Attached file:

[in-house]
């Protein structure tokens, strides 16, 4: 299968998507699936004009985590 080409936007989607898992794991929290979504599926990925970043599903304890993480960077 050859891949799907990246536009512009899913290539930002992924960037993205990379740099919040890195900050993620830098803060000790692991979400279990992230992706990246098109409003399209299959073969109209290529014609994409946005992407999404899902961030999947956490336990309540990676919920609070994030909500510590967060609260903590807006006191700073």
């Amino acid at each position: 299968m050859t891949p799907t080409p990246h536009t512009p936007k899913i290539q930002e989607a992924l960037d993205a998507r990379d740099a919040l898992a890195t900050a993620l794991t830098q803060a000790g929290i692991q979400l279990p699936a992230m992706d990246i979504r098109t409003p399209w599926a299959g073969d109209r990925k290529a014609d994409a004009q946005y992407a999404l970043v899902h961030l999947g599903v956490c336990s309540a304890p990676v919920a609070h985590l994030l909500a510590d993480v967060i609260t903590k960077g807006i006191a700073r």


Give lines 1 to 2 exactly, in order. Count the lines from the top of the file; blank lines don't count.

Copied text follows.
[in-house]
């Protein structure tokens, strides 16, 4: 299968998507699936004009985590 080409936007989607898992794991929290979504599926990925970043599903304890993480960077 050859891949799907990246536009512009899913290539930002992924960037993205990379740099919040890195900050993620830098803060000790692991979400279990992230992706990246098109409003399209299959073969109209290529014609994409946005992407999404899902961030999947956490336990309540990676919920609070994030909500510590967060609260903590807006006191700073």